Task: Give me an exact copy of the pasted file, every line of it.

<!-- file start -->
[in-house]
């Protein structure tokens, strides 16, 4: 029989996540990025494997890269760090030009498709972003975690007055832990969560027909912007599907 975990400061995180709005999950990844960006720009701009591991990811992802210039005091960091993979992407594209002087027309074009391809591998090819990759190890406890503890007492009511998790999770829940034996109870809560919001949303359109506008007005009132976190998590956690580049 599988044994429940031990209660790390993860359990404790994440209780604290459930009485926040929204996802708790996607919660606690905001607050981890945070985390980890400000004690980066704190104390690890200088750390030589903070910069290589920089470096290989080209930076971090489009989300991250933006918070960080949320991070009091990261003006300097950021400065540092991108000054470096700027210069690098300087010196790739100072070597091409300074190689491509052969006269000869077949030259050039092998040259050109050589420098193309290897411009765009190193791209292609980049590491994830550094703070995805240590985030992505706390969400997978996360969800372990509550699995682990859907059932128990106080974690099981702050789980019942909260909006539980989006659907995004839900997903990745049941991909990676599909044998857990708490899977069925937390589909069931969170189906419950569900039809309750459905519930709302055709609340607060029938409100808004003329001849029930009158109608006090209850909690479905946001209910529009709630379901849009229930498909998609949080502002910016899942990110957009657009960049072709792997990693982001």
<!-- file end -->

[in-house]
């Protein structure tokens, strides 16, 4: 029989996540990025494997890269760090030009498709972003975690007055832990969560027909912007599907 975990400061995180709005999950990844960006720009701009591991990811992802210039005091960091993979992407594209002087027309074009391809591998090819990759190890406890503890007492009511998790999770829940034996109870809560919001949303359109506008007005009132976190998590956690580049 599988044994429940031990209660790390993860359990404790994440209780604290459930009485926040929204996802708790996607919660606690905001607050981890945070985390980890400000004690980066704190104390690890200088750390030589903070910069290589920089470096290989080209930076971090489009989300991250933006918070960080949320991070009091990261003006300097950021400065540092991108000054470096700027210069690098300087010196790739100072070597091409300074190689491509052969006269000869077949030259050039092998040259050109050589420098193309290897411009765009190193791209292609980049590491994830550094703070995805240590985030992505706390969400997978996360969800372990509550699995682990859907059932128990106080974690099981702050789980019942909260909006539980989006659907995004839900997903990745049941991909990676599909044998857990708490899977069925937390589909069931969170189906419950569900039809309750459905519930709302055709609340607060029938409100808004003329001849029930009158109608006090209850909690479905946001209910529009709630379901849009229930498909998609949080502002910016899942990110957009657009960049072709792997990693982001």